One of my favorite spinning books is Judith MacKenzie McCuin’s The Intentional Spinner. It wasn’t always my favorite. At first, when I was a seat-of-your-pants spinner, I got lost in her technical descriptions of spinning. Then I wanted just spin — not really caring what the yarn looked like or if it was usable. Just spinning for the sake of spinning.
As I got more proficient, I wanted the fiber to tell me how it wanted to be spun. But I didn’t always listen carefully and had more disappointments than successes. Then for a while, I just spun all fiber the same way. No listening involved. My yarns were more consistent, but pretty boring. And I was bored too.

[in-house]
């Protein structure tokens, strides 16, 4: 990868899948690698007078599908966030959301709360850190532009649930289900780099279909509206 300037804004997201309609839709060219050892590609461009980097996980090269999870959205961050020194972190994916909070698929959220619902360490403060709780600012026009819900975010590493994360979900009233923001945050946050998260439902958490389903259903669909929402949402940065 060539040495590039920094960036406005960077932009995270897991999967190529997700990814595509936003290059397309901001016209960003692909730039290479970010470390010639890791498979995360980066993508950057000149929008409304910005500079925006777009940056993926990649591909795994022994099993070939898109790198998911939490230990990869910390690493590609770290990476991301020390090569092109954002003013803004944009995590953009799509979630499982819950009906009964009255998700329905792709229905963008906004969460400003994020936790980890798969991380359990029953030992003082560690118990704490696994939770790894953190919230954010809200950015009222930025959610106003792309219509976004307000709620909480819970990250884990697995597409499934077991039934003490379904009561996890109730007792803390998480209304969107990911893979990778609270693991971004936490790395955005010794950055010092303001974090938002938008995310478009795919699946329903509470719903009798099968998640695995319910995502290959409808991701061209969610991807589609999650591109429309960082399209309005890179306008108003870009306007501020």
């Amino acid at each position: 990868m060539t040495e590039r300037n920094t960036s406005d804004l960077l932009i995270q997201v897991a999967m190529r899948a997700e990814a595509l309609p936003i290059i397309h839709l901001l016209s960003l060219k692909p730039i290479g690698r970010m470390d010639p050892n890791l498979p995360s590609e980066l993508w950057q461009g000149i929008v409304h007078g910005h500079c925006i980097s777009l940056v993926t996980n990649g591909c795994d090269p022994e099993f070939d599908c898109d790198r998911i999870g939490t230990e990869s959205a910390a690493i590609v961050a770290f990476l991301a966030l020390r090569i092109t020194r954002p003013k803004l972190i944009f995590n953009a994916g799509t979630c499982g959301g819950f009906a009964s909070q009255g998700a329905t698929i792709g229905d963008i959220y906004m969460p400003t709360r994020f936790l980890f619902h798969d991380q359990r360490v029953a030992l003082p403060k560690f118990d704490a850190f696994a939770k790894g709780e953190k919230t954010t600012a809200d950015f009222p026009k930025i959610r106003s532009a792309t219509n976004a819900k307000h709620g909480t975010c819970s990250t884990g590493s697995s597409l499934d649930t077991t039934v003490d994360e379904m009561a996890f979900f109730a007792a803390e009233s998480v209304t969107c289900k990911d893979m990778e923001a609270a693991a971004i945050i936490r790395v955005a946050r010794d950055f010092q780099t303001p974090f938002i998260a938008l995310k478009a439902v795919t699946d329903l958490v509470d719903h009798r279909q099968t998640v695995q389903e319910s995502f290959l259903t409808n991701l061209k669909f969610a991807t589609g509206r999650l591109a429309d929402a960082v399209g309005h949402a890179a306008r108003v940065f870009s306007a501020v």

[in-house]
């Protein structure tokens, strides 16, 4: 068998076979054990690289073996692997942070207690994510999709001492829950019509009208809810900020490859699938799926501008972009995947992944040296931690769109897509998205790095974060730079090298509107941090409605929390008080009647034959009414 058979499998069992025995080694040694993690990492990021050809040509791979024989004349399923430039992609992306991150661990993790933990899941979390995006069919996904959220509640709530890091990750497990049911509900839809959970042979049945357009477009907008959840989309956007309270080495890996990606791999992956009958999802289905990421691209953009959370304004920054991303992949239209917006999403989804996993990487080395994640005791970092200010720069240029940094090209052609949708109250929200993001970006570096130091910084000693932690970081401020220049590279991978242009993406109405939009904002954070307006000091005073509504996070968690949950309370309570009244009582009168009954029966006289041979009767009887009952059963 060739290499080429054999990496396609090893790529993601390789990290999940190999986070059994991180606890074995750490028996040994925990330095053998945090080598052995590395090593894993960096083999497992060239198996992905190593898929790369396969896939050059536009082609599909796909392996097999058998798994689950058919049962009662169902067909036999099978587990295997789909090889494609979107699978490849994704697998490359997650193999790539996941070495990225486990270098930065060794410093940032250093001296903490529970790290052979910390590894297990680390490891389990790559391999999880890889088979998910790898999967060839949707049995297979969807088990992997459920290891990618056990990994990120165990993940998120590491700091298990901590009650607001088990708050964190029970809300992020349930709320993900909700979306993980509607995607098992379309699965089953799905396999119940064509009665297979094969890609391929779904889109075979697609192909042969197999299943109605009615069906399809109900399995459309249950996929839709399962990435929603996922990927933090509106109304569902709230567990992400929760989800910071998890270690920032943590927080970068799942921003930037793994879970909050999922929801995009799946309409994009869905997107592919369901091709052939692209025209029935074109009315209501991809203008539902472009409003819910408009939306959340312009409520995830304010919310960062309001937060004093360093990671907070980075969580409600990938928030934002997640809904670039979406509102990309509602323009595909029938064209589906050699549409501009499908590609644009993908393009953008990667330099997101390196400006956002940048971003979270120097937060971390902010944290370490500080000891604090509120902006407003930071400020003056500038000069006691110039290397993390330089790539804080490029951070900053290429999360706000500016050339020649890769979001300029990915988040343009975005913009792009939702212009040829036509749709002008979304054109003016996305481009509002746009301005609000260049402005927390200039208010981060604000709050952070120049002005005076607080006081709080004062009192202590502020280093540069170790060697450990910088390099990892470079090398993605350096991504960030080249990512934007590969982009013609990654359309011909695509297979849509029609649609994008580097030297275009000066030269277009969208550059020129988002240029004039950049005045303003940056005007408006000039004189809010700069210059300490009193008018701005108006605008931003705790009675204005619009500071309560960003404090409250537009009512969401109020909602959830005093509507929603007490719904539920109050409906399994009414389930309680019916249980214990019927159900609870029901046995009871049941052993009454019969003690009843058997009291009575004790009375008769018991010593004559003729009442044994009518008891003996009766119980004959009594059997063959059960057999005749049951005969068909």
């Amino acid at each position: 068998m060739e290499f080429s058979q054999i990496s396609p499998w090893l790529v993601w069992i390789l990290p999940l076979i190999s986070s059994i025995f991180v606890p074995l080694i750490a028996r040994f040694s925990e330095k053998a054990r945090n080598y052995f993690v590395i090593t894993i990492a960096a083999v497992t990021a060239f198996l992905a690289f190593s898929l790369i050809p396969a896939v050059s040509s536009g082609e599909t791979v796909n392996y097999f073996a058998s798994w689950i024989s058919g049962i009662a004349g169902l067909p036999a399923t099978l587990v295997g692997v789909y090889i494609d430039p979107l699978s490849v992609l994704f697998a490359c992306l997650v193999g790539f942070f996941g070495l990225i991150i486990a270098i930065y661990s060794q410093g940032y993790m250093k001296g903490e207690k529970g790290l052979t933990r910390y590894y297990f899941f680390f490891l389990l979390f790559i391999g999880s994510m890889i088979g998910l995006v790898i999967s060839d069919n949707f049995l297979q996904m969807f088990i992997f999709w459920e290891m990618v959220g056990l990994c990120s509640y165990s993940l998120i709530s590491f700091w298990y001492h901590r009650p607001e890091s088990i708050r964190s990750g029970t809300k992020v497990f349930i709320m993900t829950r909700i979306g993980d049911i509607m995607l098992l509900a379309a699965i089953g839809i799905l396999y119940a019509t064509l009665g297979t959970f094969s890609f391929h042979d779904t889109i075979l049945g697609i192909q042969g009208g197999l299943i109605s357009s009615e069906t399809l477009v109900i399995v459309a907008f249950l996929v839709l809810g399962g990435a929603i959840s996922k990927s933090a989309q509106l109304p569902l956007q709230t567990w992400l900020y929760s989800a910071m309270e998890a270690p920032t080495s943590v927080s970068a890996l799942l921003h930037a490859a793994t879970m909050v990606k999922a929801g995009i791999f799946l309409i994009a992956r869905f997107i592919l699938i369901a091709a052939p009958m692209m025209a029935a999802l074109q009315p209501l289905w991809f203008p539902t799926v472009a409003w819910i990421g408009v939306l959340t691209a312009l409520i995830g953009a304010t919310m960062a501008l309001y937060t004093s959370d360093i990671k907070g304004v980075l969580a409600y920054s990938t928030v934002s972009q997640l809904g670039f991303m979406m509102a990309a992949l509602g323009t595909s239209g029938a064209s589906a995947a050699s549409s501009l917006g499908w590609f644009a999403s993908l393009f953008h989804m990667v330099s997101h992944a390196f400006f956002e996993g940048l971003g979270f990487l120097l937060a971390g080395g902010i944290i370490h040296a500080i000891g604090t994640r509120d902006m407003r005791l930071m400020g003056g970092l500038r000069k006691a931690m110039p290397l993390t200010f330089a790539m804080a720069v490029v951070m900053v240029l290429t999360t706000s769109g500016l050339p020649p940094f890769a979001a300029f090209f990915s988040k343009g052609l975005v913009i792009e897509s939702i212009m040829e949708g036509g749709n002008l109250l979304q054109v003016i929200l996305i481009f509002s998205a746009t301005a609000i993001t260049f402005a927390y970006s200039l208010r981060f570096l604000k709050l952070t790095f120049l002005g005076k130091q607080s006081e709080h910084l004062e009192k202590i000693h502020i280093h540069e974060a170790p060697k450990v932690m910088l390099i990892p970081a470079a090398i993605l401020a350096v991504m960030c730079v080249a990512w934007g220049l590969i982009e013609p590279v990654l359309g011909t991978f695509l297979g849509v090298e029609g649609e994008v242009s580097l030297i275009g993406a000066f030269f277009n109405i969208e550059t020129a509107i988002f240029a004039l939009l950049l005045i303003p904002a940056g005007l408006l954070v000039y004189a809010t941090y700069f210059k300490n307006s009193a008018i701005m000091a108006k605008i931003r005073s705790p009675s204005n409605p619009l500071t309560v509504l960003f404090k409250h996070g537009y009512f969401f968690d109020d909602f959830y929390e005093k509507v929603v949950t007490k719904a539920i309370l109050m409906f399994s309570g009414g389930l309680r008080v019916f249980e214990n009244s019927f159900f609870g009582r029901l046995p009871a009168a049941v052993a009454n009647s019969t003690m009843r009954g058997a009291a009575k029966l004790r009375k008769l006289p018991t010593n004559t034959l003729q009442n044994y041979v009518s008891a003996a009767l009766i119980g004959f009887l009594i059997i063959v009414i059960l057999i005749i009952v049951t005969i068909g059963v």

Sometime last year, I bought fiber for the idea to knit a shawl. I spun it and knit the shawl and it made me very happy. I did it again. More happiness. But I was still spinning the same yarn. Then I bought two pounds of fiber to spin and knit a sweater. I thought I’d be bored before it was done, but I was so wrong. I started re-reading the book and made samples and control cards and swatches and then started over again. I’d discovered that I enjoy planning a project from fiber to finished item. I’d discovered my intent.
I’ve started the process again with this:
I think Judith would be proud.